Friday, July 11, 2008

How To Finance A Neo-Nazi Site: Work For A School For Black Kids

Chloe Black when she was Mrs. David Duke
[Cross-posted at Firedoglake.]
Heidi Beirich at the SPLC’s Hatewatch has a remarkable story about how an online outfit like the leading white supremacist website, Stormfront, run by the notorious Don Black, has been able to keep afloat all these years. Turn out that it’s largely through the employment of Black’s wife — herself a longtime white supremacist (being also David Duke’s ex) — by a company that runs a charter school dedicated to educating underprivileged black children — for which she’s doing the publicity:
There is no evidence that Emilia Fanjul, who married decades ago into what the Palm Beach Post has described as the country’s best-known and wealthiest Cuban-American family, or other family members had any inkling as to Chloe Black’s background.
Black, who lives in West Palm Beach just a few miles from the Fanjuls’ Palm Beach mansion, also works as an “executive assistant” in the executive suite of Florida Crystals, where the Fanjul family’s sugar conglomerate is headquartered. …

The irony of Chloe Black doing public relations work for a school explicitly aimed at lifting black and Latino children out of poverty is hard to miss. While less visible in the white supremacist world than either of her husbands, Black has a strong movement history of her own. She met Duke at a college meeting of the White Youth Alliance in the 1970s, and, after marrying him, became vice president of his Knights of the Ku Klux Klan. She long held the copyright to African Atto, a weird 1973 booklet that instructs blacks on how to kill whites — and which was written, as was revealed by enterprising reporters, by Duke, who then claimed he was using it to compile a list of “radical blacks.” Although Chloe divorced Duke in 1984, four years later she married Don Black — a man who had only recently emerged from prison after serving time for plotting to invade a black-run Caribbean island.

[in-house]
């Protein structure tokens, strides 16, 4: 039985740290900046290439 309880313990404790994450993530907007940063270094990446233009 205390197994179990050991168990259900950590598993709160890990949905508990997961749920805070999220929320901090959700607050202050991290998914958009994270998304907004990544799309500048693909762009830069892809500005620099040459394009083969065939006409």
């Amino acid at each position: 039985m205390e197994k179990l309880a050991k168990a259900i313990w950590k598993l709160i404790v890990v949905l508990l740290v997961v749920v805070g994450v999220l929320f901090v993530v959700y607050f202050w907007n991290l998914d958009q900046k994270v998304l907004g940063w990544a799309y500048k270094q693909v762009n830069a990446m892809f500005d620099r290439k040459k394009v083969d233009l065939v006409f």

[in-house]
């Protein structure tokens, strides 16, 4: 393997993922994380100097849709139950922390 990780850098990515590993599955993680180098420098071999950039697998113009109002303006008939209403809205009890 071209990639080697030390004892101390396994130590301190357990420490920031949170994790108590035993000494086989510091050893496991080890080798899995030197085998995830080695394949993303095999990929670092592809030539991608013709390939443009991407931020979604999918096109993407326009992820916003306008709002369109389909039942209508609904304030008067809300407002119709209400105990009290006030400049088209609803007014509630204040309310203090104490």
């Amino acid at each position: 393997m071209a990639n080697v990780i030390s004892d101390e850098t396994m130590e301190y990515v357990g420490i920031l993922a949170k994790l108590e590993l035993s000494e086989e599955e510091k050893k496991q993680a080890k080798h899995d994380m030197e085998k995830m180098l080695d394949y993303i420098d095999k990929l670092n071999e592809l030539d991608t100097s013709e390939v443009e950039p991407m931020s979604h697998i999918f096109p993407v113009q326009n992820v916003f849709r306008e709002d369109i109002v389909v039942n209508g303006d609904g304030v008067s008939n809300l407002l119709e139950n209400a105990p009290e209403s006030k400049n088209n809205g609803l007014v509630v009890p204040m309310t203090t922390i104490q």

Moreover, it seems that Black is largely operating off of his wife’s income:
But Don Black — who lives and operates Stormfront out of a house owned entirely by Chloe and valued at about half a million dollars — is apparently unemployed, although he claims to do some Internet consulting work. He solicits contributions to the Stormfront site, but says he draws no salary from the operation and has, according to an official Stormfront posting, “financed much of Stormfront’s growth out of pocket, personally.” The website is believed to be at least partly supported by the salary that Florida Crystals pays Chloe Black.
Those of you paying attention may recall that Black was the leader of the gang of neo-Nazi thugs who intimidated and threatened Jesse Jackson until he was forced off a stage during the 2000 Florida post-election brouhaha. He also raised eyebrows by donating to Ron Paul’s presidential campaign and posing for pictures with Paul.

It’s always a bit of a mystery how the racist right manages to fund itself. Sometimes it’s through the largesse of right-wing sugar daddies. And, apparently, it’s also through right-wing sugar mommas.